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Astebreed Review

With its sumptuous graphics and manic gameplay, Astebreed is an indie Japanese shooter that you should take notice of.

Previously only available on PC, its developer Edelweiss has spent considerable time polishing and fine tuning its bullet-hell opus for release on the Playstation 4, making this a somewhat definitive version of the title.

Like nearly all retro-styled side scrolling shooters, Astebreed is a short game; its six stage campaign will fly by in less than hour for all but the most incompetent of gamers. But with both the original PC mode and a new arrange mode specifically made for this release, as well as three difficulty levels, there’s enough here to make you feel you are getting value for your money. There’s also a very extensive gallery, featuring story background details, concept artwork, character models and more, if you’re into that sort of thing.


Gameplay is typical for the genre. Mostly you’ll be controlling your flying mech on a 2D plane, evading and eradicating bullets and lasers whilst wiping out a legion of mechanised foes with your own arsenal. I say mostly, as Edelweiss like to occasionally break with tradition by gracefully moving the camera around to give you another perspective to the battle, and who can blame them when the game looks this good. Character and enemy models appear to be lovingly created, full of colour and detail, whilst bullets, lasers and explosions constantly litter the screen like a prize-winning firework display. In fact, sometimes there’s just too much going on at once for you to comprehend, but you won’t really mind as you’ll be too busy having eyegasms. All this and the framerate remains rock solid. You can’t ask for more than that.

Unlike most shooters there are no power ups to be had, but to compensate there’s so many combat options available to you as standard that you won’t really care. You have your standard rapid fire shot for mopping up enemies in front, melee energy blade attacks for when enemies are up close and lock on missile attacks for when you want to target a large number of adversaries at once, each with their own strengths and weaknesses that you’ll need to harness in order to remain unscathed in combat. You also have special EX attacks that are available only once a yellow meter under your mech is full, such is their immense power.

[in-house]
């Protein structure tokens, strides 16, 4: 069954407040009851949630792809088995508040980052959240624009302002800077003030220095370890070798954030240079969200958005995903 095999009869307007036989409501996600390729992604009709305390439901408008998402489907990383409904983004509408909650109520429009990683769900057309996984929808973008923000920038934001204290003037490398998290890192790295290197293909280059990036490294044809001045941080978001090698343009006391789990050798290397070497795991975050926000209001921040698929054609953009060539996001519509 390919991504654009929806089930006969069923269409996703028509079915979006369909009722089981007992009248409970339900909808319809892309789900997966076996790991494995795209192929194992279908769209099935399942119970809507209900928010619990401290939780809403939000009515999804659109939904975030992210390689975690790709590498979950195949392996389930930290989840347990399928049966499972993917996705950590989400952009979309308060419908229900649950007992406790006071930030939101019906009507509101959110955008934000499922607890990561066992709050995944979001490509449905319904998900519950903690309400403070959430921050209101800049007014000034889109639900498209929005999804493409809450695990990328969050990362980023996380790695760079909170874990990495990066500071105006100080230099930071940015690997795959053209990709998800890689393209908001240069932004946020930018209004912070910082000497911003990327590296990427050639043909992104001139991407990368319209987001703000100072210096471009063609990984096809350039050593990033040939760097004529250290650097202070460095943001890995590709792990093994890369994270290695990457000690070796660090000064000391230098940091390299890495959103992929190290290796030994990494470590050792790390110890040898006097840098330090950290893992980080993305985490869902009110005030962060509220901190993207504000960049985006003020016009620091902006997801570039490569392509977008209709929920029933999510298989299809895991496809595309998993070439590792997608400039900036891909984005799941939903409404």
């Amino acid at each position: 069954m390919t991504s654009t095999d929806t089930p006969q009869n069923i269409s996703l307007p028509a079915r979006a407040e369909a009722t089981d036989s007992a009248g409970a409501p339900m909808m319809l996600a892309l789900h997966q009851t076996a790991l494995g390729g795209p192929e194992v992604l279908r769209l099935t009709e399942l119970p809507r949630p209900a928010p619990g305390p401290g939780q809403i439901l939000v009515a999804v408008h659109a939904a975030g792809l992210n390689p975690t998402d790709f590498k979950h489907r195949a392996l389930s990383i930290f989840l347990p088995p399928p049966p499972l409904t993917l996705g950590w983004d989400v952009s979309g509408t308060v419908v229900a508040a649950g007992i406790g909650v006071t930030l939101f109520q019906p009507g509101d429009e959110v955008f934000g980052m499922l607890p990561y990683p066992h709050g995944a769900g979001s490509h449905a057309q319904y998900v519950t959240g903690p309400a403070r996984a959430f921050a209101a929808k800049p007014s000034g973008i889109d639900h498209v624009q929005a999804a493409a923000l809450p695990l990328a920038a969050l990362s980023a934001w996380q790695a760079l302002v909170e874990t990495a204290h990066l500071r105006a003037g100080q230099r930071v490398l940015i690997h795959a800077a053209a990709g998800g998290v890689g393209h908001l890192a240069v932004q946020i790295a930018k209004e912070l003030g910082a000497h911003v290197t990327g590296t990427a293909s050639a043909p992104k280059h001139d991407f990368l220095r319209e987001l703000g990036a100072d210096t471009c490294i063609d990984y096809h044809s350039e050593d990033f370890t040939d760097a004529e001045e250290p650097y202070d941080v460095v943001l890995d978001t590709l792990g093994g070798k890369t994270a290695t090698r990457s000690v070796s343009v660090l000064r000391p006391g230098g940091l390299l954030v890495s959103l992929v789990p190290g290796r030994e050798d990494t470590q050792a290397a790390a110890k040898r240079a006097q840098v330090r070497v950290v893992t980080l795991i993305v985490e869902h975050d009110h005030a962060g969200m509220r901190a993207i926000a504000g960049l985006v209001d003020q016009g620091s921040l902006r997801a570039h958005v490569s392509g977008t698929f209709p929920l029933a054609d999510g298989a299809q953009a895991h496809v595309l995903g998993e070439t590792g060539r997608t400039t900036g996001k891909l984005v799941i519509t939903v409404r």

Effectively using the right attack in the right situation is critical to success in Astebreed. With enemies spewing bullets at you like they’re going out of fashion, you’ll need to thin them down by neutralising them with an appropriate attack if you want to stay alive. Like a deadly game of rock, paper, scissors you’ll find that your standard shot negates purple bullets, whilst blade attacks negate purple and yellow bullets. Red attacks on the other hand cannot be neutralised with anything, so you must avoid them like the plague. The savvy player may think it’s a good idea to constantly use the standard shot and blade attacks at the same time, enabling them to just concentrate on avoiding red attacks, and whilst this is a feasible tactic it restricts your movement speed making it even harder to pull off evasive maneouvres. It also hampers your ability to achieve high scores.

Featuring a robust score system and both local and online leaderboards for you to show off your efforts, Astebreed has a lot to offer high score chasers.  Destroying enemies and their projectiles with your standard shot raises a score multiplier in the top right hand corner of your screen, and while ever your shield is full this multiplier is doubled. The trick to getting high scores is to build up this multiplier with your standard attacks before switching to your blade and EX attacks, as they are the only attacks that benefit from the score boost provided. Both being hit and using blade attacks lower the multiplier, so you must be mindful of this when playing and carefully balance the use of your blade.


Whilst Astebreed has a story which is accompanied with some nice 2D artwork, the truth is it’s largely passable, especially for those of us that don’t understand Japanese. Whilst the game has full English subtitles, the frenzied nature of the game means that you miss the dialogue text in the bottom left corner of the screen whilst you’re in the midst of battle, preventing you from fully following the story.

Overall, Astebreed is a fantastic indie old school shooter that is fun for both veterans and those new to the genre. It may be short, but the action comes thick and fast, and the inclusion of the high score system gives the game longevity to those who wish to better themselves and prove their worth on the leaderboards. A pleasure to look at and play, Astebreed deserves to be in any shooter fan’s collection.

Astebreed is available digitally on PC and PS4. We reviewed the PS4 version of the game.

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